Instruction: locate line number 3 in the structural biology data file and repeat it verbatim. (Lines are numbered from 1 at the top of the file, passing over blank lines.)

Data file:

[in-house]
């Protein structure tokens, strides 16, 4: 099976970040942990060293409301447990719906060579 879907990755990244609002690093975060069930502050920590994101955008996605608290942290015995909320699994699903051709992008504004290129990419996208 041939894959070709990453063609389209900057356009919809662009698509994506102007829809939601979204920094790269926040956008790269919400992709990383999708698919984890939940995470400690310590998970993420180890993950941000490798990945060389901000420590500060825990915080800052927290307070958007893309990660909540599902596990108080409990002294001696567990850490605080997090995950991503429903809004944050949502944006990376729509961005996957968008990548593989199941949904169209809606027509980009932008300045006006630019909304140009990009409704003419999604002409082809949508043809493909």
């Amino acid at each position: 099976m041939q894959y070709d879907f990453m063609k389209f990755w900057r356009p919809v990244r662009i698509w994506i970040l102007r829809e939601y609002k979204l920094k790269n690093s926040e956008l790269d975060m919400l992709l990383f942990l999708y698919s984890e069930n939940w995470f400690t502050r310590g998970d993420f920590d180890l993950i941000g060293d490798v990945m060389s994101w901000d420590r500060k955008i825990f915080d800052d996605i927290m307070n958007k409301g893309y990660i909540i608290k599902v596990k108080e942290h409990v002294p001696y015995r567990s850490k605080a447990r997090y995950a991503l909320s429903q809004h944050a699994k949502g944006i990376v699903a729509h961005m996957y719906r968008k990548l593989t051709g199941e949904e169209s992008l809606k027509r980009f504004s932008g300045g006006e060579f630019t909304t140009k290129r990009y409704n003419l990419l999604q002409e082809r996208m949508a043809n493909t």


């Amino acid at each position: 099976m041939q894959y070709d879907f990453m063609k389209f990755w900057r356009p919809v990244r662009i698509w994506i970040l102007r829809e939601y609002k979204l920094k790269n690093s926040e956008l790269d975060m919400l992709l990383f942990l999708y698919s984890e069930n939940w995470f400690t502050r310590g998970d993420f920590d180890l993950i941000g060293d490798v990945m060389s994101w901000d420590r500060k955008i825990f915080d800052d996605i927290m307070n958007k409301g893309y990660i909540i608290k599902v596990k108080e942290h409990v002294p001696y015995r567990s850490k605080a447990r997090y995950a991503l909320s429903q809004h944050a699994k949502g944006i990376v699903a729509h961005m996957y719906r968008k990548l593989t051709g199941e949904e169209s992008l809606k027509r980009f504004s932008g300045g006006e060579f630019t909304t140009k290129r990009y409704n003419l990419l999604q002409e082809r996208m949508a043809n493909t």